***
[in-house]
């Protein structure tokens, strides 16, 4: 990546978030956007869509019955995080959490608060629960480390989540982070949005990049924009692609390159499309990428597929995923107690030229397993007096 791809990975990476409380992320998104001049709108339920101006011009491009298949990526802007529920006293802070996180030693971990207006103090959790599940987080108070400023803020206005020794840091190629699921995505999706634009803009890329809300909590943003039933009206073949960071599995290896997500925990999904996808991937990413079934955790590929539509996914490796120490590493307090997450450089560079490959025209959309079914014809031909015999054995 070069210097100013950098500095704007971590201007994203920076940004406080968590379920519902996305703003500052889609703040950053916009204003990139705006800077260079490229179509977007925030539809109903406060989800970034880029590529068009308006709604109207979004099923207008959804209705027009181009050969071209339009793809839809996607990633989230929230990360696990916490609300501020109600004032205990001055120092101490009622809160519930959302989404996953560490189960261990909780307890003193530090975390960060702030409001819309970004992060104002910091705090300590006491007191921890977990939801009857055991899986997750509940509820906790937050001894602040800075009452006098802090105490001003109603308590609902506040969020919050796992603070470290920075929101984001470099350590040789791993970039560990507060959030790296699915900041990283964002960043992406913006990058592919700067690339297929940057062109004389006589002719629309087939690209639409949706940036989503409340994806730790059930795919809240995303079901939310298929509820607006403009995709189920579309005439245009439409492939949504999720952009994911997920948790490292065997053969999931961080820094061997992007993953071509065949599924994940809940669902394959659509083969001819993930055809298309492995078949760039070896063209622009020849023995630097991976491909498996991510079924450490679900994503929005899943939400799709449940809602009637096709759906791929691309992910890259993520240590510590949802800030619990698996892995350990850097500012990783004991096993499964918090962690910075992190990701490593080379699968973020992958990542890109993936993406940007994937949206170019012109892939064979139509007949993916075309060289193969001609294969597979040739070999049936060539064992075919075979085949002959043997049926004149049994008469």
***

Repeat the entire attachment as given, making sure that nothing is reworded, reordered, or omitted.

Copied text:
[in-house]
């Protein structure tokens, strides 16, 4: 990546978030956007869509019955995080959490608060629960480390989540982070949005990049924009692609390159499309990428597929995923107690030229397993007096 791809990975990476409380992320998104001049709108339920101006011009491009298949990526802007529920006293802070996180030693971990207006103090959790599940987080108070400023803020206005020794840091190629699921995505999706634009803009890329809300909590943003039933009206073949960071599995290896997500925990999904996808991937990413079934955790590929539509996914490796120490590493307090997450450089560079490959025209959309079914014809031909015999054995 070069210097100013950098500095704007971590201007994203920076940004406080968590379920519902996305703003500052889609703040950053916009204003990139705006800077260079490229179509977007925030539809109903406060989800970034880029590529068009308006709604109207979004099923207008959804209705027009181009050969071209339009793809839809996607990633989230929230990360696990916490609300501020109600004032205990001055120092101490009622809160519930959302989404996953560490189960261990909780307890003193530090975390960060702030409001819309970004992060104002910091705090300590006491007191921890977990939801009857055991899986997750509940509820906790937050001894602040800075009452006098802090105490001003109603308590609902506040969020919050796992603070470290920075929101984001470099350590040789791993970039560990507060959030790296699915900041990283964002960043992406913006990058592919700067690339297929940057062109004389006589002719629309087939690209639409949706940036989503409340994806730790059930795919809240995303079901939310298929509820607006403009995709189920579309005439245009439409492939949504999720952009994911997920948790490292065997053969999931961080820094061997992007993953071509065949599924994940809940669902394959659509083969001819993930055809298309492995078949760039070896063209622009020849023995630097991976491909498996991510079924450490679900994503929005899943939400799709449940809602009637096709759906791929691309992910890259993520240590510590949802800030619990698996892995350990850097500012990783004991096993499964918090962690910075992190990701490593080379699968973020992958990542890109993936993406940007994937949206170019012109892939064979139509007949993916075309060289193969001609294969597979040739070999049936060539064992075919075979085949002959043997049926004149049994008469």